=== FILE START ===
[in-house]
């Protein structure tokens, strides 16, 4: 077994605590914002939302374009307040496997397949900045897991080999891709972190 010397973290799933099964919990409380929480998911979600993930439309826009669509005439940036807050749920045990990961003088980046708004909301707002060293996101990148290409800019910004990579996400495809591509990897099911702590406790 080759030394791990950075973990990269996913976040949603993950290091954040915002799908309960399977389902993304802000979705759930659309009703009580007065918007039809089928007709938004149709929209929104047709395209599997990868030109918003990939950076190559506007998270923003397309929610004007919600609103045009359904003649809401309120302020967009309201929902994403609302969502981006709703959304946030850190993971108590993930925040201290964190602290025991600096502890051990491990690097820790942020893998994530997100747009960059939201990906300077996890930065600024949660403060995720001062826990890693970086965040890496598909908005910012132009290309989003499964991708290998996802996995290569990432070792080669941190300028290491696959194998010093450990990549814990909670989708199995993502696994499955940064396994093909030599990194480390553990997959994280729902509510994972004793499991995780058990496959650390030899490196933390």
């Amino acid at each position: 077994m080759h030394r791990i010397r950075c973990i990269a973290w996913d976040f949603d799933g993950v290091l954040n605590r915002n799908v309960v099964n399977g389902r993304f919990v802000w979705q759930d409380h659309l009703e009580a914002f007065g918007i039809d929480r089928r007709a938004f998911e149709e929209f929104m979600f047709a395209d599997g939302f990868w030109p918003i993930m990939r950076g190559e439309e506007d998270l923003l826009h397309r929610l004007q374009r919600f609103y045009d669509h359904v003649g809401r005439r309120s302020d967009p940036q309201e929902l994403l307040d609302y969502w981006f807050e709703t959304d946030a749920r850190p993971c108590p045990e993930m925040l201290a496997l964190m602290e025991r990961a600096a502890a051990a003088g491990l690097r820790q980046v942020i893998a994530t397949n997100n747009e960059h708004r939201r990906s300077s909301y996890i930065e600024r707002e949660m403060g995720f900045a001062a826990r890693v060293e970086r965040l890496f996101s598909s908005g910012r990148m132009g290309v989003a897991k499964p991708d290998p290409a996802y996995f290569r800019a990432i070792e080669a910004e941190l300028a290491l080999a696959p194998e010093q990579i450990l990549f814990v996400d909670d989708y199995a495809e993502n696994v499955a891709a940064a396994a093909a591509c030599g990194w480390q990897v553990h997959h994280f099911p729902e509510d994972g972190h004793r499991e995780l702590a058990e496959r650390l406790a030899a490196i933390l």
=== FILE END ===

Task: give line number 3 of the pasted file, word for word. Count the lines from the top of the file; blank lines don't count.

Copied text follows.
């Amino acid at each position: 077994m080759h030394r791990i010397r950075c973990i990269a973290w996913d976040f949603d799933g993950v290091l954040n605590r915002n799908v309960v099964n399977g389902r993304f919990v802000w979705q759930d409380h659309l009703e009580a914002f007065g918007i039809d929480r089928r007709a938004f998911e149709e929209f929104m979600f047709a395209d599997g939302f990868w030109p918003i993930m990939r950076g190559e439309e506007d998270l923003l826009h397309r929610l004007q374009r919600f609103y045009d669509h359904v003649g809401r005439r309120s302020d967009p940036q309201e929902l994403l307040d609302y969502w981006f807050e709703t959304d946030a749920r850190p993971c108590p045990e993930m925040l201290a496997l964190m602290e025991r990961a600096a502890a051990a003088g491990l690097r820790q980046v942020i893998a994530t397949n997100n747009e960059h708004r939201r990906s300077s909301y996890i930065e600024r707002e949660m403060g995720f900045a001062a826990r890693v060293e970086r965040l890496f996101s598909s908005g910012r990148m132009g290309v989003a897991k499964p991708d290998p290409a996802y996995f290569r800019a990432i070792e080669a910004e941190l300028a290491l080999a696959p194998e010093q990579i450990l990549f814990v996400d909670d989708y199995a495809e993502n696994v499955a891709a940064a396994a093909a591509c030599g990194w480390q990897v553990h997959h994280f099911p729902e509510d994972g972190h004793r499991e995780l702590a058990e496959r650390l406790a030899a490196i933390l």